Lower School Closing 2015

Lower School Closing took place on June 5 at Christ Church, as is tradition. Head of Lower School Laurie Gruhn welcomed the community and congratulated the boys on their accomplishments during the past school year, while Head of Middle School Chris Dunham welcomed those boys headed into fifth grade to Middle School at Browning. The Margery Morse Award winner, as well as the Betty Jean Johnson Poetry Award winners, were recognized.

The fourth grade boys, in particular, showed their maturity by standing proudly at the podium, recounting their memories of Lower School and thanking those who contributed to their success, especially their teachers, parents and families.

The theme of this year’s closing was “Let’s Go on a Safari.” Musical selections included such songs as “The Lion Sleeps Tonight,” “Never Smile at a Crocodile” and “Talk to the Animals,” to name but a few. Under the direction of Lower School music teacher Lucy Warner, the boys were joined by the Lower School “Strings of Spring” Orchestra.

During the farewell section of the program, Headmaster Clement thanked Ms. Warner for her incredible work with the boys, including musical direction, accompaniment and choreography. Thanks also to Lower School music instructors Gemma Baehr, Lucie Gelinas, Marc Daine, Michael Serman ’06 and Jay Tilton. The colorful program cover art was accomplished by members of the third and fourth grades. Organist Steven Pilkington provided the processional and recessional.

Congratulations to the fourth grade boys for individually stating their memories of Lower School and offering thanks to teachers and family. Congratulations! Read below the photo gallery for Ms. Gruhn's remarks.


Remarks by Head of Lower School Laurie Gruhn
Lower School Closing
June 5, 2015

At the start of this year, on the third day, actually, our fourth grade boys were asked by Mr. Clement to describe themselves in terms of the qualities that embody the Browning Mission Statement. This was quite the assignment. It came as the boys stood in front of the whole Lower School at the first Lower School Assembly. I looked at Mr. C and Mrs. Epstein and whispered, “Uh oh!”  I thought it was only the first week, the boys are not prepared; can they do this? Fingers crossed!

Here is what they spontaneously came up with. This is how the fourth grade boys described themselves in terms of citizenship on September 8, 2014 (the numbers indicate how many boys used this same word):

Kindness (6)
Honesty (4)
Sportsmanship (4)
(Almost half the class used the above three adjectives!)
Respect (3)
Creativity (2)
Energetic (2)
Responsibility (2)
Polite
Friendship
A good heart
Citizenship
Gratitude
Complimenting
Grytte
Perseverance
Caring
Decorative

I am confident that these words not only are accurate descriptions (I know which words are attributed to each boy!) but there are also stories here.

There is power in stories, gentleman. The tale of “Who am I? “ Who are we?” is always the most interesting story there is to tell.  And this year, there were wonderful tales. Whether you were aware of it or not, you told your teachers stories of joy, of triumph, of fears. You told us stories of struggle and challenge. You told us some sad stories, and at times, you shared some angry epochs. And your teachers listened. They heard every word, even when those words were unspoken. That is what a teacher does.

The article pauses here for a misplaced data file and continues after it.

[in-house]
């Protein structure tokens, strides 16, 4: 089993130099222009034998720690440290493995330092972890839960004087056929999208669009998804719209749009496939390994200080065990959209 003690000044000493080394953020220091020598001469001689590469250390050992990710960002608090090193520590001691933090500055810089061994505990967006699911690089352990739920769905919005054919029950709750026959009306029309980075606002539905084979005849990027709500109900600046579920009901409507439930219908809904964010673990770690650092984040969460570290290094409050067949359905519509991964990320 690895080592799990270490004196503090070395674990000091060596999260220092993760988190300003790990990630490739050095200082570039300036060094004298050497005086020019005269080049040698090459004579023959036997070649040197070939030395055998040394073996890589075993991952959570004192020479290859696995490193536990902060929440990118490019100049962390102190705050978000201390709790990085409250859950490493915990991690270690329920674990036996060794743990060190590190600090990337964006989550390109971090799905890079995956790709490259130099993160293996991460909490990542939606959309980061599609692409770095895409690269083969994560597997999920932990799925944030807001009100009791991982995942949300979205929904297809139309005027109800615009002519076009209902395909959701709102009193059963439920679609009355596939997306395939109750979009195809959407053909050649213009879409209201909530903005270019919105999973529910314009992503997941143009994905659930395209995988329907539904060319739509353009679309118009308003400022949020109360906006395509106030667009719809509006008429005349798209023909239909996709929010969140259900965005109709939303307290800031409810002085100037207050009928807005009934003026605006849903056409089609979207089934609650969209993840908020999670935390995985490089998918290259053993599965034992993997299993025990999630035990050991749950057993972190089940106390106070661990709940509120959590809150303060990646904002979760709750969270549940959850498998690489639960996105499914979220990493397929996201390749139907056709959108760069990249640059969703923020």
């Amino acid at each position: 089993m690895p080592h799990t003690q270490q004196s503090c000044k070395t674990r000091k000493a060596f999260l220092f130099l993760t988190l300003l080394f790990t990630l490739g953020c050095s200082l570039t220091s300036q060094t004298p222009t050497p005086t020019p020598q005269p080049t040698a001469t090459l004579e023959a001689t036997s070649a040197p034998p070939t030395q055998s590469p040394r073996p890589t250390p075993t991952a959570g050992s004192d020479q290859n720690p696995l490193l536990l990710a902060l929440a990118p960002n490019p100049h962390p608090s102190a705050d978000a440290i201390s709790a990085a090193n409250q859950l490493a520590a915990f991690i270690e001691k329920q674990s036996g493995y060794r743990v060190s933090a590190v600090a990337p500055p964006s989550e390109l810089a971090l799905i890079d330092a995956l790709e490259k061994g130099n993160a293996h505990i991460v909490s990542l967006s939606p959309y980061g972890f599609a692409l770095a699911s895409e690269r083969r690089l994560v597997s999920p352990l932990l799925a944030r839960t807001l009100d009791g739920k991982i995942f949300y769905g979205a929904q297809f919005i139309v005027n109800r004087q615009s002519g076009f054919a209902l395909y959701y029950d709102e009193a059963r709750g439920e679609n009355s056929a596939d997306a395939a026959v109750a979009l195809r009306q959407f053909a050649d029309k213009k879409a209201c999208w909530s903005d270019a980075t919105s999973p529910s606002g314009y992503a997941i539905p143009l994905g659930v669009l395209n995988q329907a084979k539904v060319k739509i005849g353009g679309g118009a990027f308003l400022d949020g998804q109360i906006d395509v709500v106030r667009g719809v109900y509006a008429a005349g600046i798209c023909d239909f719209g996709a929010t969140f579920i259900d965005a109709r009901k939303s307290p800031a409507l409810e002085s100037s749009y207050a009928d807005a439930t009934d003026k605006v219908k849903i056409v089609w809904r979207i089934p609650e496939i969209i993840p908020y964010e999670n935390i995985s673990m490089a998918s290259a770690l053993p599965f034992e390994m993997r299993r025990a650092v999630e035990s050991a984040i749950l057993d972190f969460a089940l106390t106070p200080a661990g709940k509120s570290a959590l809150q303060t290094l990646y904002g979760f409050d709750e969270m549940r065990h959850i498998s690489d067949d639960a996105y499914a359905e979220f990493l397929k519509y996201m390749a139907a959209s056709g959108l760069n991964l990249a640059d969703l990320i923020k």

And you learned from each other’s tales. You learned humility, you learned patience, and hopefully you learned compassion for others. In other words, you learned about the belief in the dignity of the individual.

Gentleman: throughout this summer, go on a safari and find those words that tell us who you are.  And keep on learning from one another’s stories. If you listen carefully, you will teach each other everything you need to know!

One more thought: About a week or two before classes started in September, as I went through my beloved checklists and to-do lists, I sat back contentedly and said to myself. “There. I’m good to go. According to these lists, everything I could possibly need to do prior to the start of the school year is complete, and I am ready for the year to begin.” And as I looked around, I realized there was only one problem:
The teachers were not here.
The students were not here.
And if I were really honest and even remotely observant, many of the classrooms were not here.

The start of this year was incredibly exciting and incredibly chaotic. Think back to some of our new classrooms. When you started the year, there were no bulletin boards, no whiteboards; teachers were struggling without copy machines  or printers, and some rooms were not fully unpacked. And some chairs were just all wrong. And yet, when you walked in on that first day, your eyes lit up and the biggest WOW I have ever heard came out of your mouths. Every student in this school whether he was six or 16, and every adult, whether they be 26 or 66, was astonished at what had been created for our community. We had been transformed.

And of course, we have now come full circle. Once again, we are packed up and   are looking like anything but a school. Wait until September! Our transformation will be complete, and we will once again look at each other and say, “WOW!” That is, of course, what we do and who we are.

And now to our program. May I remind you to turn your phones off so that you can, just for the next 45 minutes, be fully immersed in the gift of song and music. Please feel free to take pictures from your seats, but a video will be available, so you also have the option of enjoying the moment live and right in front of you, rather than from behind a video screen.